Chronic non-healing wounds have a significant impact on the health of many Americans. It is currently estimated that 6.5 million Americans are affected by wounds such as these, and that number is expected to continue to rise. Chronic wounds can have a variety of causes. Each cause contributes to impaired wound healing by increasing systemic and/or local inflammation. Inflammation can be a result of pressure, poor blood flow, diabetes, infection, malignancy, autoimmune disease and many others.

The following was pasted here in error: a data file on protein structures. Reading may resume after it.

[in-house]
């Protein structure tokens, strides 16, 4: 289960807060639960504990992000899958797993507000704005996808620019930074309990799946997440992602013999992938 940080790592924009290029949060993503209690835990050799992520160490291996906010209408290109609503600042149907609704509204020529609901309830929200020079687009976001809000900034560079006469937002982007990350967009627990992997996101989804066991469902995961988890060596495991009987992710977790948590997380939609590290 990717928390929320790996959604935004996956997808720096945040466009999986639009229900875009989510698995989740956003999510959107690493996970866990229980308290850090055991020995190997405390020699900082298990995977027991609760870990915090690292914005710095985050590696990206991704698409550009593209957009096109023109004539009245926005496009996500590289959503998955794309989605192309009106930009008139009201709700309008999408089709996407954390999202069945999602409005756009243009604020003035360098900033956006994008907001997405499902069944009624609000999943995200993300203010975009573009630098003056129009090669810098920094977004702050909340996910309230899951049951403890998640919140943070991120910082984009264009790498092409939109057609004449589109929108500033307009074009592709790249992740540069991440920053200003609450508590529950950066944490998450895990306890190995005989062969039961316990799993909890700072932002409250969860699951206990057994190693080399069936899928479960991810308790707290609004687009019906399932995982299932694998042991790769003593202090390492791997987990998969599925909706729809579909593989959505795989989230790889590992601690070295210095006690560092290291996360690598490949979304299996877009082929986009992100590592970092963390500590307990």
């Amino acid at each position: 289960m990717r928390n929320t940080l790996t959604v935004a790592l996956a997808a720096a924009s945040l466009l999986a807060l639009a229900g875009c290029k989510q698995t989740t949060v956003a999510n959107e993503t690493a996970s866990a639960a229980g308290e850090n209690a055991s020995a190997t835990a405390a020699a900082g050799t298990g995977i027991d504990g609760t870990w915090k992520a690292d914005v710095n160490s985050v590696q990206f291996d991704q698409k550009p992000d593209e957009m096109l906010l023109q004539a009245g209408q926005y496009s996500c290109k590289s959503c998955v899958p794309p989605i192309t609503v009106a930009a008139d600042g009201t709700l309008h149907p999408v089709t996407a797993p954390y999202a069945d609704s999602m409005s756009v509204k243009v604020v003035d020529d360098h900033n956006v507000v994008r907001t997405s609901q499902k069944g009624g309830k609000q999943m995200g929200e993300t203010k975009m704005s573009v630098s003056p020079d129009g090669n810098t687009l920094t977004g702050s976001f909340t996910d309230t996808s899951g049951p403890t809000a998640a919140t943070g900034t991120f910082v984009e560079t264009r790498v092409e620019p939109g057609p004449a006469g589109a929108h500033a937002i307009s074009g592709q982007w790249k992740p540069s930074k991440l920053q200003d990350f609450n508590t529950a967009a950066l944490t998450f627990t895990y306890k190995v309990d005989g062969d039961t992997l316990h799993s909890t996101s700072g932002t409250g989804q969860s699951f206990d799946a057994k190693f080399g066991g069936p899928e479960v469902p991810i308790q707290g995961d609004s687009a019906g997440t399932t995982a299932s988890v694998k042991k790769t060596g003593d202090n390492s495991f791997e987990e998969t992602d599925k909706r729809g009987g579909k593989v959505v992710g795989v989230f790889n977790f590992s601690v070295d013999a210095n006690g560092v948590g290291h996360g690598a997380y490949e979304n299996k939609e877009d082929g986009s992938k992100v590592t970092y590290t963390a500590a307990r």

Care of chronic wounds requires identification and treatment of the underlying cause. Similarly, wound healing can be enhanced by addressing chronic inflammation. Two critical and often underestimated or overlooked players in chronic inflammatory states are nutrition and exercise. The historically touted advice has been for patients with chronic non-healing wounds to increase their dietary protein intake. Protein is considered the “building blocks” of the human body and is required to grow new tissue. A low protein level is expected to result in slower rate of tissue growth and therefore, delayed wound healing.